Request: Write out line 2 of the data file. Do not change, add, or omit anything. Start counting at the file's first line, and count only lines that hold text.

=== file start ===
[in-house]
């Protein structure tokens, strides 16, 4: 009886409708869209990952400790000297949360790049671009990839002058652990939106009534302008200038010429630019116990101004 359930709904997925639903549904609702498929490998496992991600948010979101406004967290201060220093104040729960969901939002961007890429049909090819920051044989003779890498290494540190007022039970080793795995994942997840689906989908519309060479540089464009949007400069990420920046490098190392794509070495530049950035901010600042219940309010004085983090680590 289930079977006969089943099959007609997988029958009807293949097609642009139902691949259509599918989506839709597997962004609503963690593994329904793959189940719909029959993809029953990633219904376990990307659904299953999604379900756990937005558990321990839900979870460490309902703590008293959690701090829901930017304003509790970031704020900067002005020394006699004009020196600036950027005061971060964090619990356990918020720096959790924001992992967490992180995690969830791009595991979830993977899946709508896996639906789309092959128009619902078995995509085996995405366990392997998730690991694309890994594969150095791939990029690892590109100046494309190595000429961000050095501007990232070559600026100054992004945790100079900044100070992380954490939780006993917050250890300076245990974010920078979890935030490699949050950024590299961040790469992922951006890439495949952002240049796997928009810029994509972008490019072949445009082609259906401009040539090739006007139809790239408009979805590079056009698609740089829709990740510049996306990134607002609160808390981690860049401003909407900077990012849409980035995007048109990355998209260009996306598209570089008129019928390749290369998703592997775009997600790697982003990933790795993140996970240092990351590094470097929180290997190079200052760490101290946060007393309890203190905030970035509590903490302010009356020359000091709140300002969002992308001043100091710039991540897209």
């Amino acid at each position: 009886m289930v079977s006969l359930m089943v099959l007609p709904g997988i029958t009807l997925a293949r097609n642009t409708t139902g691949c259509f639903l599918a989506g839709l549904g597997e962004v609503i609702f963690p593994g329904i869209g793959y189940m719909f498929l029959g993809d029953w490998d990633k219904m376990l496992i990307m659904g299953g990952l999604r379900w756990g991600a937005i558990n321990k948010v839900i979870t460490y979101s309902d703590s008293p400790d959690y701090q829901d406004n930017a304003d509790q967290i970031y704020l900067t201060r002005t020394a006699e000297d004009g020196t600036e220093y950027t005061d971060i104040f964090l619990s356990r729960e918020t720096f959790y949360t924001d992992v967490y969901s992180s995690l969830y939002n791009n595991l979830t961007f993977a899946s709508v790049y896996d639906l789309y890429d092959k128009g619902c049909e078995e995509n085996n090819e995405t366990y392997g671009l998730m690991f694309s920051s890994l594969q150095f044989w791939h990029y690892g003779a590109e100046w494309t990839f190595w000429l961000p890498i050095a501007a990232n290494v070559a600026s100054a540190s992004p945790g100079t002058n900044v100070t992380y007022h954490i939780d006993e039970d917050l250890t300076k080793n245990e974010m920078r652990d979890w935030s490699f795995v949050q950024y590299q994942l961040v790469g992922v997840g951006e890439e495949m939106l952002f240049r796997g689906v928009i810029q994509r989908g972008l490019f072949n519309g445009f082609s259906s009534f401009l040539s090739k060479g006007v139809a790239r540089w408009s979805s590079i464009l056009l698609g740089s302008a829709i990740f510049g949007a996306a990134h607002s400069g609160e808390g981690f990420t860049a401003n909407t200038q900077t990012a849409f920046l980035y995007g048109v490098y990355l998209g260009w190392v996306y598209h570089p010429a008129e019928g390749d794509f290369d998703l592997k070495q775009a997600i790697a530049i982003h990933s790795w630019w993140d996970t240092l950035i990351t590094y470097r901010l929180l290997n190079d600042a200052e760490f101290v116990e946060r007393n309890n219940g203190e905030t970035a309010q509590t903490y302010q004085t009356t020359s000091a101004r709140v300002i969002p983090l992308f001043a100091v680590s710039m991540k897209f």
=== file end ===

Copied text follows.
């Protein structure tokens, strides 16, 4: 009886409708869209990952400790000297949360790049671009990839002058652990939106009534302008200038010429630019116990101004 359930709904997925639903549904609702498929490998496992991600948010979101406004967290201060220093104040729960969901939002961007890429049909090819920051044989003779890498290494540190007022039970080793795995994942997840689906989908519309060479540089464009949007400069990420920046490098190392794509070495530049950035901010600042219940309010004085983090680590 289930079977006969089943099959007609997988029958009807293949097609642009139902691949259509599918989506839709597997962004609503963690593994329904793959189940719909029959993809029953990633219904376990990307659904299953999604379900756990937005558990321990839900979870460490309902703590008293959690701090829901930017304003509790970031704020900067002005020394006699004009020196600036950027005061971060964090619990356990918020720096959790924001992992967490992180995690969830791009595991979830993977899946709508896996639906789309092959128009619902078995995509085996995405366990392997998730690991694309890994594969150095791939990029690892590109100046494309190595000429961000050095501007990232070559600026100054992004945790100079900044100070992380954490939780006993917050250890300076245990974010920078979890935030490699949050950024590299961040790469992922951006890439495949952002240049796997928009810029994509972008490019072949445009082609259906401009040539090739006007139809790239408009979805590079056009698609740089829709990740510049996306990134607002609160808390981690860049401003909407900077990012849409980035995007048109990355998209260009996306598209570089008129019928390749290369998703592997775009997600790697982003990933790795993140996970240092990351590094470097929180290997190079200052760490101290946060007393309890203190905030970035509590903490302010009356020359000091709140300002969002992308001043100091710039991540897209």